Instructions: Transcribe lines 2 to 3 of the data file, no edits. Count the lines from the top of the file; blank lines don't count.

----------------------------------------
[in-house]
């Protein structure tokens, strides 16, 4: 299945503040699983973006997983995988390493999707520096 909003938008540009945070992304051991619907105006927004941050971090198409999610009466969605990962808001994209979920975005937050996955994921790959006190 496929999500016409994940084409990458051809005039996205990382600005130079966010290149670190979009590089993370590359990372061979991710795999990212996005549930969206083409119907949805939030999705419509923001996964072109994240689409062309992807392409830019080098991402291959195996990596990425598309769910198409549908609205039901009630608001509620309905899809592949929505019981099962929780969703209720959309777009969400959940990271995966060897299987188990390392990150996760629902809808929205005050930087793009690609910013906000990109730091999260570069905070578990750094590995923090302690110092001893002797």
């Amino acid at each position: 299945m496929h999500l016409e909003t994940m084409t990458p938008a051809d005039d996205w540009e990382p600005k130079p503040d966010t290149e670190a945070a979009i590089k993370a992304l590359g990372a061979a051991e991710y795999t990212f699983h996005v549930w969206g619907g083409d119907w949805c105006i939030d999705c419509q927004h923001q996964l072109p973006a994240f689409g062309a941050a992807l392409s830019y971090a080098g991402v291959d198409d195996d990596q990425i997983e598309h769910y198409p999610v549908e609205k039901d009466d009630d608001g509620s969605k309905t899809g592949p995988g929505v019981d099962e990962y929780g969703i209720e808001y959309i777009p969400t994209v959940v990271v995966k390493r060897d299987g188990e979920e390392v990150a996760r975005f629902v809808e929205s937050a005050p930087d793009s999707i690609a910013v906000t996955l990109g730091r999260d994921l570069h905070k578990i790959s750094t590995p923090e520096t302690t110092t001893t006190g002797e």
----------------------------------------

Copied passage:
């Protein structure tokens, strides 16, 4: 299945503040699983973006997983995988390493999707520096 909003938008540009945070992304051991619907105006927004941050971090198409999610009466969605990962808001994209979920975005937050996955994921790959006190 496929999500016409994940084409990458051809005039996205990382600005130079966010290149670190979009590089993370590359990372061979991710795999990212996005549930969206083409119907949805939030999705419509923001996964072109994240689409062309992807392409830019080098991402291959195996990596990425598309769910198409549908609205039901009630608001509620309905899809592949929505019981099962929780969703209720959309777009969400959940990271995966060897299987188990390392990150996760629902809808929205005050930087793009690609910013906000990109730091999260570069905070578990750094590995923090302690110092001893002797």
């Amino acid at each position: 299945m496929h999500l016409e909003t994940m084409t990458p938008a051809d005039d996205w540009e990382p600005k130079p503040d966010t290149e670190a945070a979009i590089k993370a992304l590359g990372a061979a051991e991710y795999t990212f699983h996005v549930w969206g619907g083409d119907w949805c105006i939030d999705c419509q927004h923001q996964l072109p973006a994240f689409g062309a941050a992807l392409s830019y971090a080098g991402v291959d198409d195996d990596q990425i997983e598309h769910y198409p999610v549908e609205k039901d009466d009630d608001g509620s969605k309905t899809g592949p995988g929505v019981d099962e990962y929780g969703i209720e808001y959309i777009p969400t994209v959940v990271v995966k390493r060897d299987g188990e979920e390392v990150a996760r975005f629902v809808e929205s937050a005050p930087d793009s999707i690609a910013v906000t996955l990109g730091r999260d994921l570069h905070k578990i790959s750094t590995p923090e520096t302690t110092t001893t006190g002797e």